Thursday, November 21, 2019

Battery Electrics & Plug-in Hybrids Lack Most Popular Models

Here are three lists (from and ) to ponder from the first six months of 2017:

Top 5 Best-Selling Vehicles in the U.S.

  1. Ford F-Series full-size pickup
  2. Chevrolet Silverado full-size pickup
  3. Ram full-size pickup
  4. Nissan Rogue compact crossover
  5. Honda CR-V compact crossover

The Bolt is being pushed as a crossover, but it’s really a hatchback sedan

Top 5 Best-Selling Full Electric Vehicles

  1. Tesla Model S luxury full-size sedan
  2. Tesla Model X luxury midsize SUV
  3. Chevrolet Bolt compact hatchback
  4. Nissan Leaf compact hatchback
  5. BMW i3 luxury subcompact hatchback

Top 5 Best-Selling Plug-in Hybrids

  1. Chevrolet Volt compact hatchback
  2. Toyota Prius Prime compact hatchback
  3. Ford Fusion Energi midsize sedan
  4. Ford C-Max Energi compact wagon
  5. BMW X5 xDrive40e luxury midsize SUV

Different Volumes; Different Models

Of course, I didn’t include the volume numbers here, but here are the top sellers in each of the three charts to give you some perspective:

Overall best-seller – 429,860

The best-selling vehicle in the U.S. does not plug in–yet

Overall best-seller EV – 11,100

Overall best-seller PHEV – 10,932

Not exactly in the same league.

But there is another significant point to be gathered from these charts. There is zero overlap in the top-selling models. Most important, none of the five best-selling conventional models (though some diesel pickups and a few non-plug-in hybrid Rogues may be in the mix) has a counterpart in either list of the best-selling plug-in vehicles. If the most popular type of cars aren’t available in plug-in versions, that becomes a major factor organically reducing their market appeal.

The Loyalty Factor

This shape seems to inspire loyalty

Another factor that the lack of affordable popular models brings to the plug-in market is a lack of buyer loyalty. A from the research firm HIS released this month (July 2017) outlined the problem. The most loyal car buyers (those who returned to buy a similar model) were SUV, crossover and pickup owners. Further down the list (and dropping from previous studies) were sedan buyers. Even further down, hatchback owners (which is what seven of the top 10 plug-in top selling models were).

The IHS study found that sedan buyers were defecting to SUVs and crossovers. They numbered 300,000 in the first four months of 2017. For comparison, all plug-in sales for the first six months of 2017 totaled less than 90,000 cars.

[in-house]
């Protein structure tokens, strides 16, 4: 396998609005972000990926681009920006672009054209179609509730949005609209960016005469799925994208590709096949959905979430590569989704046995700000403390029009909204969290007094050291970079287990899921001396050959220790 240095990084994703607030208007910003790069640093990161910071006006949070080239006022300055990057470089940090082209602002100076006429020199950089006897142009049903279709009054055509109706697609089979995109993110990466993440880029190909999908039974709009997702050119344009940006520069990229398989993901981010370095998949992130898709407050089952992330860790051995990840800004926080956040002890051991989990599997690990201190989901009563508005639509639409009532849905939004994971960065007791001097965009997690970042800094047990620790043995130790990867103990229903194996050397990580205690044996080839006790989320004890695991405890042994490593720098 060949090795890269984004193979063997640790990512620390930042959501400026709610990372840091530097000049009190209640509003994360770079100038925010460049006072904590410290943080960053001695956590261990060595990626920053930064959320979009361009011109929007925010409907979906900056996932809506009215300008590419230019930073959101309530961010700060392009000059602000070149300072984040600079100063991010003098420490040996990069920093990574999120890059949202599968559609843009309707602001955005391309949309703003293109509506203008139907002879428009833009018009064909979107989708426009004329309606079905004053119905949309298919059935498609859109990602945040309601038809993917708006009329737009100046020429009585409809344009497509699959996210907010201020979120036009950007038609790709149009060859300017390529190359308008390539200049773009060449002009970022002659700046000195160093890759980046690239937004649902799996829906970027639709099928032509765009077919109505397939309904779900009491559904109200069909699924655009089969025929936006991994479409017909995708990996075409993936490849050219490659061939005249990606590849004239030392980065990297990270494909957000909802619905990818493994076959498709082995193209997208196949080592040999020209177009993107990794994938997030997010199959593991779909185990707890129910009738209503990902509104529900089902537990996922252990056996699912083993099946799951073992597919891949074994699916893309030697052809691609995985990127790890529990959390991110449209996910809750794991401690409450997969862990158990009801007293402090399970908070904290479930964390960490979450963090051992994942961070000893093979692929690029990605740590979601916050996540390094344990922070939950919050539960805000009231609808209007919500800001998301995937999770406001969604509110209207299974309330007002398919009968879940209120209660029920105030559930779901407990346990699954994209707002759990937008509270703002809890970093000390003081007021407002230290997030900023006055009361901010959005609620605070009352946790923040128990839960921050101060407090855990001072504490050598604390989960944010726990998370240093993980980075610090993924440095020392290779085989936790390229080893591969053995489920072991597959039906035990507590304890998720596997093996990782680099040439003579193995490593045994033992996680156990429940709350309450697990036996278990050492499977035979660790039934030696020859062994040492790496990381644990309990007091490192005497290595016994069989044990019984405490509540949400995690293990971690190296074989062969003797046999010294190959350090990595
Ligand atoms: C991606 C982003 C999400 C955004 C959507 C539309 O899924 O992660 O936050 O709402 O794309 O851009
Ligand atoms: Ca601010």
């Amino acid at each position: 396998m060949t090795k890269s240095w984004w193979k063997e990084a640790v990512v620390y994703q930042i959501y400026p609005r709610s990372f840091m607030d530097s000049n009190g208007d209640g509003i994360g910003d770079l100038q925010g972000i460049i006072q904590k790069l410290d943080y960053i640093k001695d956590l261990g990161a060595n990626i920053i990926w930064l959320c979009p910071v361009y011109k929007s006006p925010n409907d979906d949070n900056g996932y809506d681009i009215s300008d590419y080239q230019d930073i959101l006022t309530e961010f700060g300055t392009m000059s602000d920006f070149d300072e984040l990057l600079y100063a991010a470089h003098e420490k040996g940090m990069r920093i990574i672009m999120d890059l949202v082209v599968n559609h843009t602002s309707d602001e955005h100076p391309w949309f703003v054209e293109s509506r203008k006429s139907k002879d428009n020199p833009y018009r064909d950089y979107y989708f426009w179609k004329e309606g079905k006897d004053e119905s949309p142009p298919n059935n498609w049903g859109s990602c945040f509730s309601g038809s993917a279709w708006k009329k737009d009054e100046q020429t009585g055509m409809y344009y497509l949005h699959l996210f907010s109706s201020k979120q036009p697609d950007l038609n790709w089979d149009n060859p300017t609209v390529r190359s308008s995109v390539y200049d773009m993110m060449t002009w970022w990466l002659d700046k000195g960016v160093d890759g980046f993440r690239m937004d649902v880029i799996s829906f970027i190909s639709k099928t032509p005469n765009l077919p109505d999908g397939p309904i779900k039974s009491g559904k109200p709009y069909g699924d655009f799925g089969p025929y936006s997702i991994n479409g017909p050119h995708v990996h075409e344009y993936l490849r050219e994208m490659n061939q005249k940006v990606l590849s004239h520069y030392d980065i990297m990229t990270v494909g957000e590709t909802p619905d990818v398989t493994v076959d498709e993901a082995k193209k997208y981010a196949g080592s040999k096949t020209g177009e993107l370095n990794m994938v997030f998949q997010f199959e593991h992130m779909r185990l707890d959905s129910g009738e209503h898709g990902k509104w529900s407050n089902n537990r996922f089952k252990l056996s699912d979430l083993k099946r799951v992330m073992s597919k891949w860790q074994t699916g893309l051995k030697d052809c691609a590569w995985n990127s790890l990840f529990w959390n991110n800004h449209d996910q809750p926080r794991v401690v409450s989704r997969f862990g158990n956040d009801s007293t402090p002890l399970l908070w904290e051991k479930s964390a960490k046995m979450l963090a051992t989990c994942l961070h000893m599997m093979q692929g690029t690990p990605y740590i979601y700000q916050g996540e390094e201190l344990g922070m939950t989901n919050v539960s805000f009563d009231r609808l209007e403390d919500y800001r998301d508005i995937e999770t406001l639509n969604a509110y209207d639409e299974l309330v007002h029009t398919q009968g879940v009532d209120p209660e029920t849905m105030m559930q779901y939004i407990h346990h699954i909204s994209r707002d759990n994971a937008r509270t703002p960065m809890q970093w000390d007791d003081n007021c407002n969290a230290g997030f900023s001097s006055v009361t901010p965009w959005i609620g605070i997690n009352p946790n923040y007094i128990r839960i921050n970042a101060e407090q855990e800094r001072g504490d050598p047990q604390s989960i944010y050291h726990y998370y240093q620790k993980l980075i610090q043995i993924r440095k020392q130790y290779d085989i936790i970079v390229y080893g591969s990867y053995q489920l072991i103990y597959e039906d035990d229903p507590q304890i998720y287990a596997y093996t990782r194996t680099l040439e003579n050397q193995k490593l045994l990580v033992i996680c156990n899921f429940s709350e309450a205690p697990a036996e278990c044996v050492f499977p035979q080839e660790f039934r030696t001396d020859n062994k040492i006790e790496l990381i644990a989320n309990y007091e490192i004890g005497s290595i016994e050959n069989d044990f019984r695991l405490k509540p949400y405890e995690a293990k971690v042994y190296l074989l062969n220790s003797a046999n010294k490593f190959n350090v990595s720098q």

Or Is It Just the Price

Finally, an ongoing complaint about plug-in cars is their high prices. With government and automaker incentives and generous lease programs, we know the total cost of ownership for electric cars is not that far off comparable gas models. In spite of that, the sales charts indicate plug-ins are appealing to the high end of the market with four luxury models in the two lists. Probably the most popular configuration in the plug-in charts is the , a midsize SUV, but it starts at $85,500. In contrast, the top 10 sellers in the overall market all have models available that start well under the list price of the cheapest plug-in, including some under $20,000.

Popular and configured right, but pricy

If there’s a silver lining in these charts it’s in the big picture trend line. Total sales in the U.S. have been down for six straight months. Analysts say last year (2016) may end up being the peak sales year ever. Meanwhile, plug-in hybrid sales for the first half of 2017 are up 44 percent from the previous year and battery electrics are up 29 percent, albeit working from a smaller base. And prices for plug-in vehicles appear to be coming down as .

More popular models are in or coming to the market soon, including the , the Kia Niro crossover (in both plug-in hybrid and full electric versions) and possibly a plug-in version of the best-seller of all—the .

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Michael Coates is the Editor & Publisher of Smarticd and an internationally recognized expert in the field of automotive environmental issues. He has been an automotive editor and writer for more than three decades. His media experience includes Petersen Publishing (now part of the The Enthusiast Network), the Green Car Journal, trade magazines, newspaper and television news reporting. He currently serves on the board of Western Automotive Journalists and has been an organizer of that group’s Future Cars, Future Technology and Silicon Valley Reinvents the Wheel programs. He also serves as Automotive Editor at Innovation & Tech Today magazine.

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